Paprec devises new technology to help EU hit recycling target

Paprec is creating innovative solutions to help the EU meets its 2020 target to have zero plastic in landfills


The European Commission estimates that the EU’s constituents together produced over 25m tonnes of plastic waste in 2008, with a third of this making its way into landfills, which is a startling statistic when considered alongside the bloc’s ambitious targets for 2020.

Far too often PVC windows, bumper stickers, yoghurt pots and materials much the same end their existence in landfill sites, prompting recycling industry players much like Paris-based Paprec to think up inventive solutions to give recyclable products a new lease of life.

The end goal of zero plastic appears all the more ambitious for France given that the country is the continent’s third-highest contributor of waste and accounts for 3.3m tonnes alone. However, the country does represent a relative bright spot for Europe in some regards, among them being that 60.9 percent of its plastics are recovered and 23.5 percent are recycled. Having said this, Paprec firmly believes that the nation can do much better.

Paprec turnover







No quick fix
The inherent challenges of pioneering just such a solution are twofold: not only does the recycling sector require over $100m of investment to reach an effective solution, but with over 700 types of plastic, a quick fix is entirely out of the question.

However, despite the recycling industry’s many complications, Paprec aims to both recycle new materials and also improve upon current recycling techniques in order to meet the ambitious recovery rates outlined by European authorities.

One of the key areas in which Paprec has been focusing its attention is on industrial facilities. “Our factory in La Neuve-Lyre has developed a specific treatment capable of recycling garbage bins at the end of their lives. The bins are now transformed into a high quality material to remanufacture new bins with 100 percent of the secondary raw material,” says Franck Seite, the company’s Regional Director.

Paprec currently offers the only certified industrial facilities dedicated exclusively to recycling plastics, and each are equipped with laboratories that guarantee a secondary raw material close or equivalent to the source material.

Built for recycling
There are two Paprec plants, in particular, that go quite some way in demonstrating the company’s technological excellence in the field, and both act as a yardstick for those following suit in the industry. The company’s facility in Limay, completed in 2009 as part of a joint venture with SITA, specialises in the recycling of PET (transparent) plastic bottles. The plant produces a new material from used bottles appropriate for consumption and certified food grade by the AFSSA.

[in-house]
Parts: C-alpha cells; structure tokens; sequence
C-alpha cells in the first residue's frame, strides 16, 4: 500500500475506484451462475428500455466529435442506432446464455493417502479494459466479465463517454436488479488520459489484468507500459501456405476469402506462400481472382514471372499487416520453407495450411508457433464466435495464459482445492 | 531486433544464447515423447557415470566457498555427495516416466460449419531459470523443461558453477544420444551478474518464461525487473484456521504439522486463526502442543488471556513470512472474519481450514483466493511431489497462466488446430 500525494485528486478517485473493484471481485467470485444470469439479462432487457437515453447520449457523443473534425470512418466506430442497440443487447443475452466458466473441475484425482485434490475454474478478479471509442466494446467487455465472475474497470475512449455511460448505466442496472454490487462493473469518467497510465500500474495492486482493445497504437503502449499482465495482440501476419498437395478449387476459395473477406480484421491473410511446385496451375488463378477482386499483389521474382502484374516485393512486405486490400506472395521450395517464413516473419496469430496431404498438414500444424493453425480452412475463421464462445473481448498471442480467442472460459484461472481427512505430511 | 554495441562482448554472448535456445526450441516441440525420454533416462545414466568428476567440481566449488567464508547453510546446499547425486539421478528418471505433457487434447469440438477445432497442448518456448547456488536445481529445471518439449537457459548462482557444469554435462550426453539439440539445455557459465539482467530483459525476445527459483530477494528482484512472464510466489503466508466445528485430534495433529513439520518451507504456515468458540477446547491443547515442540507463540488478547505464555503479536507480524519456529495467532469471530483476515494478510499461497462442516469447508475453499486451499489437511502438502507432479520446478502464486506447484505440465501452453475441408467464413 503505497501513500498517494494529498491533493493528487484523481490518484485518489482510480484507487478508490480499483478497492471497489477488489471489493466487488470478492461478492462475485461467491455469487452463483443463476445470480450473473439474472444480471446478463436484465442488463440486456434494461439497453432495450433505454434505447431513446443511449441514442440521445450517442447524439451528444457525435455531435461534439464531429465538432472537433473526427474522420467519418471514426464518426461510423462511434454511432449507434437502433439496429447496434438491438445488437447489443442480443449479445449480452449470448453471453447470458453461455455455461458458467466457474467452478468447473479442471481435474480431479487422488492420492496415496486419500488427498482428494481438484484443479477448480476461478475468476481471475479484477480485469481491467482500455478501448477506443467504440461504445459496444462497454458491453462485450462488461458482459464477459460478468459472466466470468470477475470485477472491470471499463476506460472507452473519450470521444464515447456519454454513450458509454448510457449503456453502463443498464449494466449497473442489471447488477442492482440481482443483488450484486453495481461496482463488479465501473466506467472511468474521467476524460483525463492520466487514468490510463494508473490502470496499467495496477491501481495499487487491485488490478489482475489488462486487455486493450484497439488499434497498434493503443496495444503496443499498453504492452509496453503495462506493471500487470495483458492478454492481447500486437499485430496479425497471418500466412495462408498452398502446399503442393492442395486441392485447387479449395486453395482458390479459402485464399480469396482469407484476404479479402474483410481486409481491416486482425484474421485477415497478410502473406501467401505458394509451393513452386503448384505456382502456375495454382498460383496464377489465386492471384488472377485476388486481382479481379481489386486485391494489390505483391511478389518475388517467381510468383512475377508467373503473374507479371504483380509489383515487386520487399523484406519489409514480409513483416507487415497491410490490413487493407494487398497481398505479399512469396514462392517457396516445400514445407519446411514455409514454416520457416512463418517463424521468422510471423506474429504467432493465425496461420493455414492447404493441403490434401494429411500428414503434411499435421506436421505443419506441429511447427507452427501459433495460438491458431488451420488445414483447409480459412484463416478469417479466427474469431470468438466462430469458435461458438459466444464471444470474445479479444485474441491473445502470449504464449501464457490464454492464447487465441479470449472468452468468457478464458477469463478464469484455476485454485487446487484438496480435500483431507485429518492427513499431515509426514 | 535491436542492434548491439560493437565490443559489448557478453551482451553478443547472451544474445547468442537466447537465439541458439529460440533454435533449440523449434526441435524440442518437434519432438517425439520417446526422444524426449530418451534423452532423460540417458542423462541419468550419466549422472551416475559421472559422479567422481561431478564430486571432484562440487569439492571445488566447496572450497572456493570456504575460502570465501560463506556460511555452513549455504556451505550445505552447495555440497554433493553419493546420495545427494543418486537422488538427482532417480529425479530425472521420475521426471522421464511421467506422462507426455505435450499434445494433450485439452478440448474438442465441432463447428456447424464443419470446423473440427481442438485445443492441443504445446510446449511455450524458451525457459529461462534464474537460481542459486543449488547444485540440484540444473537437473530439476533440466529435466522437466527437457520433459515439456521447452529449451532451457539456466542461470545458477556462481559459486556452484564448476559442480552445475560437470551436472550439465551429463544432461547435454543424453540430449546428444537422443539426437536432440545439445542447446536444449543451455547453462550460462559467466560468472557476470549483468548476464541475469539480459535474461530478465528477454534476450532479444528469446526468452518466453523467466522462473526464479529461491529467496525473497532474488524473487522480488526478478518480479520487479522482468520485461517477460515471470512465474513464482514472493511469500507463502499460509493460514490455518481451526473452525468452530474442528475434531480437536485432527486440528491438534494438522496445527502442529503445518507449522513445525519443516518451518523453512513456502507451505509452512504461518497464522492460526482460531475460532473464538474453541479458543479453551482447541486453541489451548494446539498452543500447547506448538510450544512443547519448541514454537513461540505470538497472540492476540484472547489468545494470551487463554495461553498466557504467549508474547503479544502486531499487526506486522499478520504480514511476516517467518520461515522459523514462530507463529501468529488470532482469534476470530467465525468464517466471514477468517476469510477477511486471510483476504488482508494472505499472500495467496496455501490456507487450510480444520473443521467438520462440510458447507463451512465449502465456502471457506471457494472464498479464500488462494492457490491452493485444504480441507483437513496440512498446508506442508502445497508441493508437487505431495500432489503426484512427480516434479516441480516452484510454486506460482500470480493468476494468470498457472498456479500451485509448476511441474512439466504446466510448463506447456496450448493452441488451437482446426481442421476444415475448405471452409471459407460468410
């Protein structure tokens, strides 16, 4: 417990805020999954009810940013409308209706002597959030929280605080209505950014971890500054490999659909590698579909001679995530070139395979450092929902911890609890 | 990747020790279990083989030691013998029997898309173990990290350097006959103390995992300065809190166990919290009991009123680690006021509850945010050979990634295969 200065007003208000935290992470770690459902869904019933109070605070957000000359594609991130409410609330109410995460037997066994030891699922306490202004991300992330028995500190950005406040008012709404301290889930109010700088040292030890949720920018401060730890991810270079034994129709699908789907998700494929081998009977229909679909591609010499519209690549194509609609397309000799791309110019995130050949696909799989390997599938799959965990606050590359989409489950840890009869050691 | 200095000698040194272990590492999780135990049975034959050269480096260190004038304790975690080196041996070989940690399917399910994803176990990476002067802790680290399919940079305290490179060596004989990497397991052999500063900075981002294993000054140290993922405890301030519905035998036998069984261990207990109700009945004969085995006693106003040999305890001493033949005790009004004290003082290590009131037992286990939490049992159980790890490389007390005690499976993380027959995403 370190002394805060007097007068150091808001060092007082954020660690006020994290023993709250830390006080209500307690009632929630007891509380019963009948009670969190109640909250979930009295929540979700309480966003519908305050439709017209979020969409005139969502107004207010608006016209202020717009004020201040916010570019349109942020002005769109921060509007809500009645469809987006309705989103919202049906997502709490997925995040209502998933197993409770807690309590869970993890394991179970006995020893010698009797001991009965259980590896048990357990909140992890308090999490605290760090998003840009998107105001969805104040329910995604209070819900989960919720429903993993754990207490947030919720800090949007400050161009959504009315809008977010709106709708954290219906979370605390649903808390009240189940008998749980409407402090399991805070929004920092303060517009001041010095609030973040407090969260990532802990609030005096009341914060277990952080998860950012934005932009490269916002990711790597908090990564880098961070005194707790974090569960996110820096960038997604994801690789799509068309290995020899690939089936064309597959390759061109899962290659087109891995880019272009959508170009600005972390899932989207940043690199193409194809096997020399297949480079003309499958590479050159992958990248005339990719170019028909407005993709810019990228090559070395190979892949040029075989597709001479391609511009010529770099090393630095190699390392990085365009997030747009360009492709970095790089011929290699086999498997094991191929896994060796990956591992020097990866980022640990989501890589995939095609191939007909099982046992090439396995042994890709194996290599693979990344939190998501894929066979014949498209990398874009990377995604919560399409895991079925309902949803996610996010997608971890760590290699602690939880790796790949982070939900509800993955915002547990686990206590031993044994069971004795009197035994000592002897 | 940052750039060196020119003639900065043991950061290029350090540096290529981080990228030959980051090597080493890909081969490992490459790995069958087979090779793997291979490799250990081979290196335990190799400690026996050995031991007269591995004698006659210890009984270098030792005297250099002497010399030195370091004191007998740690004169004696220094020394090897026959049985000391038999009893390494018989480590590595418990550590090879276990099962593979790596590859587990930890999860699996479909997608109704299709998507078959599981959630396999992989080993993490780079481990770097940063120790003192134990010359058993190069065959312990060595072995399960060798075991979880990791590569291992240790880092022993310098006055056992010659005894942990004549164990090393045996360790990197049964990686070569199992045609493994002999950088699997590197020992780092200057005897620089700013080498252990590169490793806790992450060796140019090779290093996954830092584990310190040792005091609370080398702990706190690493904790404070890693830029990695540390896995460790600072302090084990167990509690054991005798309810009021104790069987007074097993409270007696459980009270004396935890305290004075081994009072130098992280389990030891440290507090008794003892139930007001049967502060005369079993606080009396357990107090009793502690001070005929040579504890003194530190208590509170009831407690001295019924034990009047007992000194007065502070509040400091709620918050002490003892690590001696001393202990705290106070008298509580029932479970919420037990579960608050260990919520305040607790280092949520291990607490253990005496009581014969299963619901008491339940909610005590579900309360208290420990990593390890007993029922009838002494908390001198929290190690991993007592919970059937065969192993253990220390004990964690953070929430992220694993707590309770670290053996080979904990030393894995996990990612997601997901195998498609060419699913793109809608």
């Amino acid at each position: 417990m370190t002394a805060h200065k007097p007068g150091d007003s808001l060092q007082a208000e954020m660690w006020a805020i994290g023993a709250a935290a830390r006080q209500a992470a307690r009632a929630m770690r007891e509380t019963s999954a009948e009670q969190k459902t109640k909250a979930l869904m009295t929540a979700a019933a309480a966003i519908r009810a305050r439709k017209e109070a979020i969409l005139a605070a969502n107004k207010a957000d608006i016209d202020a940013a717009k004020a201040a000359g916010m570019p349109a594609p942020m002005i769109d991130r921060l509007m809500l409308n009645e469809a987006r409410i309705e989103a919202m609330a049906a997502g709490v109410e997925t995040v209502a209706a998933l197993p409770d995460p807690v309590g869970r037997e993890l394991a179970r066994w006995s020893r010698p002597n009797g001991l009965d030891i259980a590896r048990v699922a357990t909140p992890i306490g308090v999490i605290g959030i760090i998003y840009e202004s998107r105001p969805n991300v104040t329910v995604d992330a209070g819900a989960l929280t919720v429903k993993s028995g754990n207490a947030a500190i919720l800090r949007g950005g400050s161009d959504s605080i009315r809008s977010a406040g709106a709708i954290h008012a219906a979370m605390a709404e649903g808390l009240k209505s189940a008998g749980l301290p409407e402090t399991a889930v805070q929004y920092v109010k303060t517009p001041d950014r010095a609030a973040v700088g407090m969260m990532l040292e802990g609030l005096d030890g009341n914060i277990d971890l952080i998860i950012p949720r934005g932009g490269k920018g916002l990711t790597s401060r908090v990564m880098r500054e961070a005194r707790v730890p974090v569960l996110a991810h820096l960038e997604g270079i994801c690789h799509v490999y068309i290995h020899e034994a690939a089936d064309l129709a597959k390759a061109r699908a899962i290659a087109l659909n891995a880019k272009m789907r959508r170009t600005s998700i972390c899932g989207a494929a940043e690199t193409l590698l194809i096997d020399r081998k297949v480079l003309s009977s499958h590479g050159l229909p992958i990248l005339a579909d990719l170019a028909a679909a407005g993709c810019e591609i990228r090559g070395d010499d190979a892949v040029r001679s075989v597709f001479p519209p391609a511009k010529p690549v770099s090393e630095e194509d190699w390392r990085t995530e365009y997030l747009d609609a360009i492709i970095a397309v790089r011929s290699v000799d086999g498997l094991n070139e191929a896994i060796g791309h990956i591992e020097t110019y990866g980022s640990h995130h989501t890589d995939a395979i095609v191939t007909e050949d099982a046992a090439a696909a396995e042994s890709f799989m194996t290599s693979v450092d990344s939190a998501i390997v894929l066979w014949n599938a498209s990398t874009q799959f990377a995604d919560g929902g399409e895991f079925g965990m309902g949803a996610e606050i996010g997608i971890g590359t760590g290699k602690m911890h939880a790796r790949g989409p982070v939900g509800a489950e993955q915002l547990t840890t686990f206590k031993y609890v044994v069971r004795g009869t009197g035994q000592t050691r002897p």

This principle of ‘bottle to bottle’ manufacturing is complemented by the expertise of Dijon-based MBP, which was acquired by Paprec in June 2013 and remains the number one company in France for recycling bottles and household HDPE (opaque) bottles (milk jugs, detergent containers). To date, MPB handles a third of French plastic deposits (22,000 tonnes per year) and converts post-consumer waste into pipes for construction.

“We were the first to find an industrial solution for recycling HDPE. We had to prove ourselves in a market where recycled products had a bad reputation. The material that we offer provides a stable and consistent quality. Our customers have trusted us for over 10 years and we are now regarded as a supplier of raw materials in our own right,” said Sylvia Blond, Executive Assistant at MPB.

Paprec recycling quantities

Paprec believes that, regardless of new regulations and guidelines, many companies like itself will follow suit by making their own recycling advances (see Fig. 1), and that ultimately yellow bins will contain products aside from plastic bottles, jars and vials.
“At the moment we are able to recycle PET, HDPE and even PP (butter tubs, screw caps) plastics with 100 percent efficiency given that all of these plastics have their own dedicated channels,” says Eric Labigne, director of the company’s Neuve-Lyre plant. “However, if in the future all plastics are mixed then we must find new solutions. Whether these solutions lie with the consumer or the recycler remains to be seen, and so we’re exploring a number of options for various outcomes in the future.”

Granted, a fair few technological advances must be made if the region is to reach its 100 percent target by 2020, but the future looks altogether more positive with the likes of Paprec leading advances in the field of recycling.